The coursework will prepare students for the social responsibilities associated with Architecture and Urban Planning as their chosen profession. Students will work in a collaborative group setting to create a master plan for a new proposed community within the Calgary area.The course is lecture-based with practical and interactive applications, allowing students to apply critical thinking skills to the future of Architecture and Urban Planning through a social lens and framework.”


David Monteyne

The course provides an opportunity to step back from planning and design work in the studios and listen to music. We won’t just listen to music: we will explore and analyze a wide range of music as it relates to space and place. Goethe famously wrote that “architecture is frozen music.”He probably was referring to the visual and spatial rhythms and motifs of Baroque architecture.

Can we make similar analogies today? What about at different scales, such as neighbourhoods or cities? Starting from this premise, the course will go well beyond it to consider things like spaces made for music (e.g., concert halls), and especially music that evokes a sense of place (country and western, hip-hop, etc.). A music background is not necessary for this course; the instructor cannot even play the kazoo.

Themes to be explored

  • the development of expertise in sound design and acoustics
  • space and sound in musical theatre, opera, etc.
  • the relation among memory, space, and sound/music
  • songs about designers, specific buildings, cities, spaces, or places
  • songs or musical genres that are associated with certain places or situations (elevator music, Seattle grunge, Colombian salsa, Indian bhangra…)
  • musical instruments for specific spaces or from specific places (church pipe organs, the Hawaiian ukulele)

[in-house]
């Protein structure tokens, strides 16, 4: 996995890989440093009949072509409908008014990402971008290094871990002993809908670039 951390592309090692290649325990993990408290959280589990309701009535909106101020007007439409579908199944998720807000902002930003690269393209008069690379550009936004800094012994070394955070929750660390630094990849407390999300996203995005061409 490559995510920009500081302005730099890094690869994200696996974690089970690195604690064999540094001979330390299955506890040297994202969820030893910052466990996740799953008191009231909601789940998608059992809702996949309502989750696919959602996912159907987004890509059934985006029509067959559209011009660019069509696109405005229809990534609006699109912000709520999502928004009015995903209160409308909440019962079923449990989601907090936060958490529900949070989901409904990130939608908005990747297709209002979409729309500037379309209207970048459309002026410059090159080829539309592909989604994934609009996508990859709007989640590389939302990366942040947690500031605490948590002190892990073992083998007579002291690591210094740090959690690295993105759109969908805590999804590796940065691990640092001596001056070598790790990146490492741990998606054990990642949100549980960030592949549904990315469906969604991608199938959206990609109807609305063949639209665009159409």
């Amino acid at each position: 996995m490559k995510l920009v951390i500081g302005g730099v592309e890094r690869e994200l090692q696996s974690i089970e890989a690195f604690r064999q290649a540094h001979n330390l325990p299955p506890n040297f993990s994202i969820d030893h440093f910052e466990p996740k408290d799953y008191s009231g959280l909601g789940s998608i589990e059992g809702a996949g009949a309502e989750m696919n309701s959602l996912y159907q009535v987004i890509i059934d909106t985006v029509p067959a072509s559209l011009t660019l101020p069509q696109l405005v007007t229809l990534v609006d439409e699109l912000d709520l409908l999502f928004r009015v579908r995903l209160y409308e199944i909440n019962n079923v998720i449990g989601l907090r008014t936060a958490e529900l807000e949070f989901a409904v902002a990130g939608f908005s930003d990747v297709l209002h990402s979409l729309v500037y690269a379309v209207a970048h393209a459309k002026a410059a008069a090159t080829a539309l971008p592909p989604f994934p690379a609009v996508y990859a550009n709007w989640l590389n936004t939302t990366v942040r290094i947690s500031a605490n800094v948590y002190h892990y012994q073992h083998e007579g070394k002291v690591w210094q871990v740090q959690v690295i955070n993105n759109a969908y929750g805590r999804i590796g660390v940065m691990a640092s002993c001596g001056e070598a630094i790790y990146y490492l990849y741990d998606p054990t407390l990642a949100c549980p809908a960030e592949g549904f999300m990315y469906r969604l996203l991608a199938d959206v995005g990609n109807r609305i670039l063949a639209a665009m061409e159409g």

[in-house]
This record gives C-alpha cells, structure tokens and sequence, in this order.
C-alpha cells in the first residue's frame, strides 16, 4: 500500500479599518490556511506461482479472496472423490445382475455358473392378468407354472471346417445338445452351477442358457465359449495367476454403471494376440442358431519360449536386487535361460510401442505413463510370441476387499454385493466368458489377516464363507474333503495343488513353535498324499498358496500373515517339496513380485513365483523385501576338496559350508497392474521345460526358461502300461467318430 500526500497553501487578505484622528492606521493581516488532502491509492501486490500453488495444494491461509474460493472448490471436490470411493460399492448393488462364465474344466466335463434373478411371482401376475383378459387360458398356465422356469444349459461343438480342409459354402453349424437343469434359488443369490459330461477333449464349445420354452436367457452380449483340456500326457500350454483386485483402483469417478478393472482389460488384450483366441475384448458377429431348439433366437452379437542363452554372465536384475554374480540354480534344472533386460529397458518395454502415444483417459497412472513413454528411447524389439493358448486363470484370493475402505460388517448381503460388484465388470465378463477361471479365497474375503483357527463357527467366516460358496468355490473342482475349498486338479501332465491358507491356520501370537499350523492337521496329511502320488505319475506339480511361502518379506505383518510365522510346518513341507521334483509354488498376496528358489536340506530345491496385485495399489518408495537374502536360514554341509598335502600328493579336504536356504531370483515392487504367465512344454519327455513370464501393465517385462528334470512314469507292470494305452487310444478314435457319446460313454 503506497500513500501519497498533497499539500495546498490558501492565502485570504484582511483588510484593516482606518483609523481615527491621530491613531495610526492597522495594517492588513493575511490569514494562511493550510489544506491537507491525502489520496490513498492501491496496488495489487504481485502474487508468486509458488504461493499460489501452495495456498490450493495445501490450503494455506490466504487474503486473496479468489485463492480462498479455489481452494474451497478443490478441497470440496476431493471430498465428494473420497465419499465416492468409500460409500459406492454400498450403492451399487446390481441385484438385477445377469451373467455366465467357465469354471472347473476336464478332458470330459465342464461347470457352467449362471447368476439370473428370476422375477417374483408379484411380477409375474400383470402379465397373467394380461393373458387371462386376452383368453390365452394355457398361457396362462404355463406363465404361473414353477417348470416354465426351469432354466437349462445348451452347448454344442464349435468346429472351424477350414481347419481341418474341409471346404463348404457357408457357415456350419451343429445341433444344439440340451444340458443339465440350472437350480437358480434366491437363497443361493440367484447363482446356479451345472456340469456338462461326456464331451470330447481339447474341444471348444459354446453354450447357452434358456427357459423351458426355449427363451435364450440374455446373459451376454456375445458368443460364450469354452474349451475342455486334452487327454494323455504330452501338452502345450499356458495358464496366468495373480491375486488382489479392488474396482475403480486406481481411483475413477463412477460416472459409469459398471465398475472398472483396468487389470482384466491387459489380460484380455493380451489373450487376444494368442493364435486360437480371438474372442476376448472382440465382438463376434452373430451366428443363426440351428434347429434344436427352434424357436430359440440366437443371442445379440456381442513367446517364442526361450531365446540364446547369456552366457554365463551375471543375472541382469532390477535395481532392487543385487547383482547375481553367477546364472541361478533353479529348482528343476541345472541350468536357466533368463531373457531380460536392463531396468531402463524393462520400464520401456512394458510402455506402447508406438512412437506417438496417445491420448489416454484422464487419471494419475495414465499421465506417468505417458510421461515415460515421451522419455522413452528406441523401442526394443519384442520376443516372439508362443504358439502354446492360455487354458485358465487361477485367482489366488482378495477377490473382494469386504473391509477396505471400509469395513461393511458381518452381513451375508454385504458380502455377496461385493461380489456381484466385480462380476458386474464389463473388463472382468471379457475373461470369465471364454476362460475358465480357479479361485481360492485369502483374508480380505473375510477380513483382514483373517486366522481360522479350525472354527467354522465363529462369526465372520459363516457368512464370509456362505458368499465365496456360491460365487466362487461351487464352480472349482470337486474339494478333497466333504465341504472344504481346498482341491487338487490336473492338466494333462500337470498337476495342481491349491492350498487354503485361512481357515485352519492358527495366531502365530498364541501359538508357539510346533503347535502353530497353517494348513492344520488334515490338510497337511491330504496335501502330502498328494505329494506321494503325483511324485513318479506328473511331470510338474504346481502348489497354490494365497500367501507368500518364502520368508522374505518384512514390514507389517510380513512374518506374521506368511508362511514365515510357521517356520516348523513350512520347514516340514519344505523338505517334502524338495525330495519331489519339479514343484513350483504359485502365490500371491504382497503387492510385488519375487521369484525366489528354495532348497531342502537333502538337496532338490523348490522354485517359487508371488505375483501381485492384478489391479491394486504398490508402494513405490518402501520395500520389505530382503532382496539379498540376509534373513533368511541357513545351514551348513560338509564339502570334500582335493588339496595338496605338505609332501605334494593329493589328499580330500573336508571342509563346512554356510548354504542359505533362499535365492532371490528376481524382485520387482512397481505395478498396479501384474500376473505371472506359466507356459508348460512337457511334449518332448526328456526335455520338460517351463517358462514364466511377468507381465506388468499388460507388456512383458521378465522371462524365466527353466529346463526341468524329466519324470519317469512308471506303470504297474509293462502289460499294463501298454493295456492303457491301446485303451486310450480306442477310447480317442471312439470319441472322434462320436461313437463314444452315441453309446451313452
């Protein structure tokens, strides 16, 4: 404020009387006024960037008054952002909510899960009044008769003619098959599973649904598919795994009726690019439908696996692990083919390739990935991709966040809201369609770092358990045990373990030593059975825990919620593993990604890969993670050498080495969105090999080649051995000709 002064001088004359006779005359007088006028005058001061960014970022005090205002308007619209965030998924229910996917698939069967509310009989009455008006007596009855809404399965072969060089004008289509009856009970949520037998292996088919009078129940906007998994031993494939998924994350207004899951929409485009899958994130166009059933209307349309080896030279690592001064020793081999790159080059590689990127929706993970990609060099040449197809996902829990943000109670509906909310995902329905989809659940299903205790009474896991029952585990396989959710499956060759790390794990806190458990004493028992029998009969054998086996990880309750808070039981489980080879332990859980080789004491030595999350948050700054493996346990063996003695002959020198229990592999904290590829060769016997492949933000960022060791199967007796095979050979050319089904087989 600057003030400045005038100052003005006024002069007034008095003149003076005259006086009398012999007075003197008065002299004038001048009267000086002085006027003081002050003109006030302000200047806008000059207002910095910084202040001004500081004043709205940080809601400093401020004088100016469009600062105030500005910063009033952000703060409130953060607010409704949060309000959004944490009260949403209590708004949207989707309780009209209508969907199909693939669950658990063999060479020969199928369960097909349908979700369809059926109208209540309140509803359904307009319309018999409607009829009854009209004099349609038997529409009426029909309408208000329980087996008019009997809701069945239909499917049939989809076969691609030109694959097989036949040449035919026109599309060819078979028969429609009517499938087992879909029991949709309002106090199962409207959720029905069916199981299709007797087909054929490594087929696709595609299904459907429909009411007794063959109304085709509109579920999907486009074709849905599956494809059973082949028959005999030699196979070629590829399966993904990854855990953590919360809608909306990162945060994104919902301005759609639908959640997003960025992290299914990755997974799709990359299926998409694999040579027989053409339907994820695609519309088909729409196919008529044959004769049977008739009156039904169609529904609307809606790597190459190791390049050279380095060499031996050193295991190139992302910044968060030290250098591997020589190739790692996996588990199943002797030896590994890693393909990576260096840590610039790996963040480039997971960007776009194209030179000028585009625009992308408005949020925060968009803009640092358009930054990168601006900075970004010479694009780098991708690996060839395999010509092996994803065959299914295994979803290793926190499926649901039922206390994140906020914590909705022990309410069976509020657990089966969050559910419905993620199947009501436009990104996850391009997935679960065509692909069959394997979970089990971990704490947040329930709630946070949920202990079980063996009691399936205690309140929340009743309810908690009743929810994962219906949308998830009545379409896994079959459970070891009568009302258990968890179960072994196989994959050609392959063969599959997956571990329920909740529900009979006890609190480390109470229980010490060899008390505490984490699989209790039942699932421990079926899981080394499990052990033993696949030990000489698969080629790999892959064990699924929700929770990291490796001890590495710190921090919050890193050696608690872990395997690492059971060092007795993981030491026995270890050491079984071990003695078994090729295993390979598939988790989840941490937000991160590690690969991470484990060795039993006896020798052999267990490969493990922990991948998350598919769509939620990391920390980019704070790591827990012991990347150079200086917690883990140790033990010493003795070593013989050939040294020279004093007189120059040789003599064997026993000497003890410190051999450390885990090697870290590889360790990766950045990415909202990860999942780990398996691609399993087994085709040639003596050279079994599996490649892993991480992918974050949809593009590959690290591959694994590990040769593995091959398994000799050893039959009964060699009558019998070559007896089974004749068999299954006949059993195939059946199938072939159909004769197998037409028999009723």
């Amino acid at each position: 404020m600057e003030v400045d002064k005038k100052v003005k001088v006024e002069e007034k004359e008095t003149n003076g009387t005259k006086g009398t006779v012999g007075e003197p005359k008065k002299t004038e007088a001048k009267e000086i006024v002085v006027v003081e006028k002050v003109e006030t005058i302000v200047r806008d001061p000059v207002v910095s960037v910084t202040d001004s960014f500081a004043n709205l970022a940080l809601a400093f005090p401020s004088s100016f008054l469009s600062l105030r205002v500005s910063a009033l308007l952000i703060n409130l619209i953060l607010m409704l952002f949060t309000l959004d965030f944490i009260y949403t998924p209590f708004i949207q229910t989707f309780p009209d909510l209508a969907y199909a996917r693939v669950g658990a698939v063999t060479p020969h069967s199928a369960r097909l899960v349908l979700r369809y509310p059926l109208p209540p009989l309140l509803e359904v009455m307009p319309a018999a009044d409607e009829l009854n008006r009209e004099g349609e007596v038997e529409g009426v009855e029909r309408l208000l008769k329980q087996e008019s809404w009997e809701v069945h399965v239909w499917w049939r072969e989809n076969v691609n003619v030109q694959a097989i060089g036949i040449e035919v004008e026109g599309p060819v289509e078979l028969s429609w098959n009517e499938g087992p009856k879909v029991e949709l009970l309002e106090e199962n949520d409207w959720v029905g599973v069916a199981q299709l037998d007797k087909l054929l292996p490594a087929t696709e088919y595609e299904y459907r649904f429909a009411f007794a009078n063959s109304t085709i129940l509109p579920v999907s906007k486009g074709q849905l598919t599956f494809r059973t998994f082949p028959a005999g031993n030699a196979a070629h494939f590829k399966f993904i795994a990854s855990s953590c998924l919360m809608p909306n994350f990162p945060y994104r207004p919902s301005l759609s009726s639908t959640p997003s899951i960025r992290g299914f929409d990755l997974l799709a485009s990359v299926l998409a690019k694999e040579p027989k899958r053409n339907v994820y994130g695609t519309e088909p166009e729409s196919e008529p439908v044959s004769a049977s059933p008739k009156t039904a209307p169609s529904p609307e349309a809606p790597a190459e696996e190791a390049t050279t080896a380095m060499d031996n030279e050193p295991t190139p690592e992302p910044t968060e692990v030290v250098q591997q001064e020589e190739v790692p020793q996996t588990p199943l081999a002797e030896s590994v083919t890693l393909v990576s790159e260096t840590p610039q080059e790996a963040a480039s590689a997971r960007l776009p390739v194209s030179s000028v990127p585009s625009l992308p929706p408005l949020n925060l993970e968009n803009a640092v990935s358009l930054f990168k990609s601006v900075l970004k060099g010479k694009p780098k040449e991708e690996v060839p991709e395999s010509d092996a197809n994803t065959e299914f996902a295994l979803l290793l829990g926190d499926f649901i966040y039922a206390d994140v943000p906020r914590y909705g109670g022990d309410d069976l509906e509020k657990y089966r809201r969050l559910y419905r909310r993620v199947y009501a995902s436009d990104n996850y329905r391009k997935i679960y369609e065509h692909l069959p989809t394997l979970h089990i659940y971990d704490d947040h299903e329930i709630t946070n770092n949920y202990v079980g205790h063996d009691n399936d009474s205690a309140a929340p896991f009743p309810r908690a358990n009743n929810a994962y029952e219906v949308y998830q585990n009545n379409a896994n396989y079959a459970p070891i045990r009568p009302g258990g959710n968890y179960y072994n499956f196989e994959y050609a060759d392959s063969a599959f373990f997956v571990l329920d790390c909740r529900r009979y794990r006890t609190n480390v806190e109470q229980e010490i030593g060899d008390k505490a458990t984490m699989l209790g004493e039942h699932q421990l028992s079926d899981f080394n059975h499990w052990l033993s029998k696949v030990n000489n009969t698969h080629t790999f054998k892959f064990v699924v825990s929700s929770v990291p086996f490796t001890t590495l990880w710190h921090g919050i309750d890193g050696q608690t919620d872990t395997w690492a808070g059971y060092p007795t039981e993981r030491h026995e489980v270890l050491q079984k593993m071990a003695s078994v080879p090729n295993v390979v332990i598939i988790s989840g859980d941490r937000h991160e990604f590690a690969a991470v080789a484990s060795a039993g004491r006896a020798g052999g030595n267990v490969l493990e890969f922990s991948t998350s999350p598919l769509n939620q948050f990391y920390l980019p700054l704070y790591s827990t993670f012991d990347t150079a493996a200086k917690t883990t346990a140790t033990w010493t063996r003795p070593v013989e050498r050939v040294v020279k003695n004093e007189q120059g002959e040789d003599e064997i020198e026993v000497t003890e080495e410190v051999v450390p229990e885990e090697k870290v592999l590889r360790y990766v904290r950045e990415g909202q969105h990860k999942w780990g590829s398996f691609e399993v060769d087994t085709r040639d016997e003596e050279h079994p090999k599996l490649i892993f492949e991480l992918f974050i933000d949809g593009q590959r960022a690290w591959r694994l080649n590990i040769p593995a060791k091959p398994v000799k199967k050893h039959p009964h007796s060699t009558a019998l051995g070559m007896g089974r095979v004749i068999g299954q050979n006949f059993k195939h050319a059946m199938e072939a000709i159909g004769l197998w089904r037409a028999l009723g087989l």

Form Through Fabrication – Unlocking Timber’s Digital Future

Nicolas Hamel

What is the relationship between form and fabrication? To answer this question, this course will explore an iterative-design process for discovering the interface between chosen form and fabrication intensity. To achieve this goal, predefined parametric tools and simulations will be applied to the material class of mass timber. The course content involves a series of lectures introducing mass timber as a novel material and its suitability for high performance robotic fabrication. In addition to lectures, explorative daily assignments will be assigned culminating into a weeklong body of work. Form Through Fabrication is suited towards students in the MArch program.  Basic experience with Rhinoceros 3D is an asset in this course with no previous knowledge of Grasshopper required. Students from all years of their program are welcome to join as exercises will be tailored to an individual’s experience and interests.

Nicolas is a graduate of SAPL’s MArch and MEDes programs where he wrote his thesis on parametrically informed mass timber design. He is currently working at Intelligent-City - a firm actively developing robotically fabricated, mass timber, multifamily buildings - in Vancouver as a computational designer.